Continuing OHNI’s tradition of inviting keynote speakers of international renown, we are delighted to welcome to this year’s conference Doug Boyd, Director of the Louie B. Nunn Center for Oral History at University of Kentucky, past president of the Oral History Association, and manager of Oral History in the Digital Age. Doug is a key innovator in the archiving and dissemination of oral history and leads the team that developed the free, open-source OHMS system which synchronises text with audio and video online. He is the co-editor (with Mary A. Larson) of the book Oral History and Digital Humanities: Voice, Access, and Engagement, published by Palgrave MacMillan in 2014.
Conference contributions are welcome in a range of formats:
- Standard conference papers (20 minutes)
- 10-minute presentations for our “Moments” panels, focusing on outstanding or memorable individuals, experiences, and/or incidents that influenced or changed the way the presenter practices oral history
- Posters and visual presentations
While we welcome proposals on any topic related to oral history, we are particularly interested in proposals that take an imaginative approach to the “Oral History in a Digital World” conference theme. Potential topics could include (but are not limited to):
- Collecting, archiving, and disseminating digital oral histories
- Technological possibilities and challenges
- Methods and techniques
- From tapes and CDs to digital formats
- Increasing access and engagement with digital tools
- Digital oral history in the classroom
- Social media and oral history
- Ethical and legal issues of online oral histories
- Re-using online oral history collections
- Innovative online projects
To propose a paper, please submit an abstract (of no more than 250 words) along with your name; the name of your group, organisation, or institution; and your email address to email@example.com before 5 p.m. Friday, February 22, 2019. All proposals must demonstrate a clear engagement with oral history and/or personal testimony, and we actively encourage the use of audio clips. The conference committee’s decision on successful abstracts will be communicated to potential presenters in March.
Registration for the conference and further information will shortly be posted on the conference page of our website: https://www.oralhistorynetworkireland.ie/conferences/2019-conference/
“If you have built castles in the air, your work need not be lost; that is where they should be. Now put the foundations under them.”
– Henry David Thoreau, Walden
‘Ships in the Sky’ is an oral history, film and exhibition project that celebrates the social history of Hull’s former central flagship Co-Operative Society store built after its predecessor was bombed in 1941. The store later became BHS and now lies abandoned in the city centre.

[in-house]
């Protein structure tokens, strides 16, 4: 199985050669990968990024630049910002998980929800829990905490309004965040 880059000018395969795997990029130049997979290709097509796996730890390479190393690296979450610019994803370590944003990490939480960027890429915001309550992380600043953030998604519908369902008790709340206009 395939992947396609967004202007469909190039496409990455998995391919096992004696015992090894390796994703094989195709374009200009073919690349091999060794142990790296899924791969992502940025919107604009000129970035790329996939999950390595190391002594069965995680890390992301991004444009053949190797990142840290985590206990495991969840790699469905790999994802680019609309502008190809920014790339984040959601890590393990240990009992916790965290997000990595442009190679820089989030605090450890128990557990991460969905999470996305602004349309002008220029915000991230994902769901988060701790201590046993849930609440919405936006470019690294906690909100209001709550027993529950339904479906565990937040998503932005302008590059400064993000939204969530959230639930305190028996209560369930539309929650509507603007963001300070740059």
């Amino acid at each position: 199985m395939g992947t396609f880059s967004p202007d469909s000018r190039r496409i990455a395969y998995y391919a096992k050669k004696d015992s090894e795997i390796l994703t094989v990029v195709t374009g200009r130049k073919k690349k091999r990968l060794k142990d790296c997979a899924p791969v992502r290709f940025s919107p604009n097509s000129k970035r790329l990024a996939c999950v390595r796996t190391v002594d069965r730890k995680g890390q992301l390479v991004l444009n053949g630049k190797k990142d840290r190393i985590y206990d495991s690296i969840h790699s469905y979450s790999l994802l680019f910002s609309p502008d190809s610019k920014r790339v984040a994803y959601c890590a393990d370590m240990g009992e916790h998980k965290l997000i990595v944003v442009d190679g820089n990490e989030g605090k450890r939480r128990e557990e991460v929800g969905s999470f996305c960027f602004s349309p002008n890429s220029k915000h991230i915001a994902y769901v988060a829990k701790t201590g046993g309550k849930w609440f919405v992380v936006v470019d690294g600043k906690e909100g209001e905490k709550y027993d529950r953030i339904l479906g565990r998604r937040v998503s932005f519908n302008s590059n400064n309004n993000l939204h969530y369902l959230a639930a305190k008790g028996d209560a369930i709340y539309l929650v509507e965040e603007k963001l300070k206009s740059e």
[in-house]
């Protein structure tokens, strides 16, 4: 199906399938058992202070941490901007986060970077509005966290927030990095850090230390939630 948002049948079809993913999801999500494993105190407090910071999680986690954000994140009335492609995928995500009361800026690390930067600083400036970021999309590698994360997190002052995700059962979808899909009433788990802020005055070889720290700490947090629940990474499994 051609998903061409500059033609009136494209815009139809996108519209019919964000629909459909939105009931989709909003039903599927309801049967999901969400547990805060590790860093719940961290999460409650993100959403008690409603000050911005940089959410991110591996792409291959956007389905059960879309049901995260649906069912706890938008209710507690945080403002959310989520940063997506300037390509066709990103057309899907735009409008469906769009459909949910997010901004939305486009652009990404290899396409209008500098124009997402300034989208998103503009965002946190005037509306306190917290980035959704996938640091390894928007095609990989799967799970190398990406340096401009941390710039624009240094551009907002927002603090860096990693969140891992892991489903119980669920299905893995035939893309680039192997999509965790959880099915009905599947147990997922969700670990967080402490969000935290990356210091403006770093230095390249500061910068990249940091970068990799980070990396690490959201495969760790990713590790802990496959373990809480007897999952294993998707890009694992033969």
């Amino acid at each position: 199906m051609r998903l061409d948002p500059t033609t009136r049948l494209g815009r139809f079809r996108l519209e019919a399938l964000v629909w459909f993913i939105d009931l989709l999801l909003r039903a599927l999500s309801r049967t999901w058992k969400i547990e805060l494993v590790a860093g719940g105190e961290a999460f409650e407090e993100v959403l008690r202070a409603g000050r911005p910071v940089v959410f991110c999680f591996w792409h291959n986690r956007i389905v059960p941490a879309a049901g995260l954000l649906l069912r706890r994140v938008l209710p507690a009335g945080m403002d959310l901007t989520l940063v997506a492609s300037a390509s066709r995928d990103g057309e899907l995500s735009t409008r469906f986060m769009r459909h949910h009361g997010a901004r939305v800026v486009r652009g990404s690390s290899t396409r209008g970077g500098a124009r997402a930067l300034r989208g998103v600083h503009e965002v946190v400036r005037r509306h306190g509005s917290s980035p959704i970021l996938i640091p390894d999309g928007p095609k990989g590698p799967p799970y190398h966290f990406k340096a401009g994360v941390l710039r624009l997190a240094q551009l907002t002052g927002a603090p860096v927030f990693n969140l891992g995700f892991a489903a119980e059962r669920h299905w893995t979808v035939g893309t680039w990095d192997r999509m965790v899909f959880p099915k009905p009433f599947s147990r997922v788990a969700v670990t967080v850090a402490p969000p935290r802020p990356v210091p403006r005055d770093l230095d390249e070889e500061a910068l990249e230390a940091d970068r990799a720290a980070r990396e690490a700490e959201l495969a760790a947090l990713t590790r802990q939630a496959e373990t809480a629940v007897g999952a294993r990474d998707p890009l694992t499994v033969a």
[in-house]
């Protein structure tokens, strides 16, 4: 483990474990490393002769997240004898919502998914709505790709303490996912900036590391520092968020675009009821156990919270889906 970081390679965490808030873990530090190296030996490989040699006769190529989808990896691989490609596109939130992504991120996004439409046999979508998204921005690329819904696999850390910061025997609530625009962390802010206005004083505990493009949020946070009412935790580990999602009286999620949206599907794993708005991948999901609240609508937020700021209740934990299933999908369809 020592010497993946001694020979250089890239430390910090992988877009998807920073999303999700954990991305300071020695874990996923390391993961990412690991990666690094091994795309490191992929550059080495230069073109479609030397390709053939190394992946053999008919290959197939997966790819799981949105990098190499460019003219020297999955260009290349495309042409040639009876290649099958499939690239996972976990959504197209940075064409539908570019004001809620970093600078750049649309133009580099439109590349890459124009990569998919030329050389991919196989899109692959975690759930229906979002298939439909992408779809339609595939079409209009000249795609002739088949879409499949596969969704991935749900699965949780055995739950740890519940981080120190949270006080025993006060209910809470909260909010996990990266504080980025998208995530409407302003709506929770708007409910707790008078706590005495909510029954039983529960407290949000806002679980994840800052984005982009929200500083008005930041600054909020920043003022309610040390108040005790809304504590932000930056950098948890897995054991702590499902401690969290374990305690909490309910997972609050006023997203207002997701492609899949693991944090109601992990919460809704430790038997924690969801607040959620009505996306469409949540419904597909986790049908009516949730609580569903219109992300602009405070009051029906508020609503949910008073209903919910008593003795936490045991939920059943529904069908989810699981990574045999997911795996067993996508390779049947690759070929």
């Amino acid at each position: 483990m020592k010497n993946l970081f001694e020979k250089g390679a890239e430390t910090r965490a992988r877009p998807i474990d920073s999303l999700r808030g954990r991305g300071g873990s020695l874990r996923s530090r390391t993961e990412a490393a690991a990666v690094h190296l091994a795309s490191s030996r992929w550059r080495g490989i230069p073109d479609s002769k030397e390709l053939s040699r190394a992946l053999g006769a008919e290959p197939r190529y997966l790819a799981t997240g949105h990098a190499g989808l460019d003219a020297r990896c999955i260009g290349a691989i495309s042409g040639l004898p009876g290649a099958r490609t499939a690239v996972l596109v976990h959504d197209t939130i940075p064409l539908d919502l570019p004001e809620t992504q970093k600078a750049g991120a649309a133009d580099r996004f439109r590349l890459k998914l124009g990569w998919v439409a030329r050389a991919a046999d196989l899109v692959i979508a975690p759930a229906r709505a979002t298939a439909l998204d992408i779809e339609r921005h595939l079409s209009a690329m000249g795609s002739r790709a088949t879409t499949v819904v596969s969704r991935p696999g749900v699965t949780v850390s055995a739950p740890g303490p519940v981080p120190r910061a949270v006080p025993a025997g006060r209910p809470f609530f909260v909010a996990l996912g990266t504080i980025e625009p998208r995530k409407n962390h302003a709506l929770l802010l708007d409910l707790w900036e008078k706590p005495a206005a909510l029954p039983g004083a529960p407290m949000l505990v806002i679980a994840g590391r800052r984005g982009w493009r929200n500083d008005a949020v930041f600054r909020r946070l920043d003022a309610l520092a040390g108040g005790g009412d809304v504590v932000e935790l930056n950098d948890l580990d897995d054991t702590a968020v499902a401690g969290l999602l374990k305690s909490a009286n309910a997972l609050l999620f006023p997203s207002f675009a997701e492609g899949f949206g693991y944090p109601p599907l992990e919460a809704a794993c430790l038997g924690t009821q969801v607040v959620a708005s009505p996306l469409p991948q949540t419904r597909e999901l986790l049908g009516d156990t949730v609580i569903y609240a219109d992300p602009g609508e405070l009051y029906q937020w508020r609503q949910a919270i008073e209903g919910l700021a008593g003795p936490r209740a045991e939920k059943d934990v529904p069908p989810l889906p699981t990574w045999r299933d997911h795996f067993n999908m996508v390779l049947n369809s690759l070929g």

The project also looks at the ‘Three Ships’ mural – a curved concrete 66 x 64 ft screen depicting three stylised trawlers that spell ‘HULL’ in the masts and bears the motto ‘prosper through industry’. Commissioned by the Co-op in 1963 to adorn the front of the building, it comprises 4,224 foot square slabs set with Italian glass tesserae; the spectacular result is a mosaic encompassing 1,061,775 individual cubes that is regarded as the largest mosaic in the UK. The Co-Op’s public art brief was to “unite the community through art” and to “celebrate Hull’s maritime heritage” both statements being at the heart of the ‘Ships in the Sky’ project.
“Growing up in Hull, this unmissable piece of public art was formative in my love of modernism and wanting to study art. My Dad comes from a long line of trawler-men, and during our weekly trip for fried egg sandwiches to Fletchers opposite, he’d tell me tales of his first trawler trip at the age of 12 to Murmansk and beyond the Arctic Circle. Aside from an avid fondness for Boyson’s graphic modernist aesthetic, I associate the Three Ships with stories of fantastical voyages that began in Hull, and as a metaphor for where life might lead me; its destruction would break my heart.” – Esther Johnson (artist/filmmaker)
Oral histories are being collected to record the memories of Co-Op and BHS store shoppers and employees; architects and designers; local and national opinions on the building; memories of club-going in the various incarnations of the nightclub at the top of the building. Central themes include a look at the Hull fishing and maritime heritage connection and whether people believe the mural is important in terms of geographical and historical local identity. There will also be attention to the effects of this remarkable piece of public art on peoples’ navigation and memories of the unique public realm of Hull City Centre.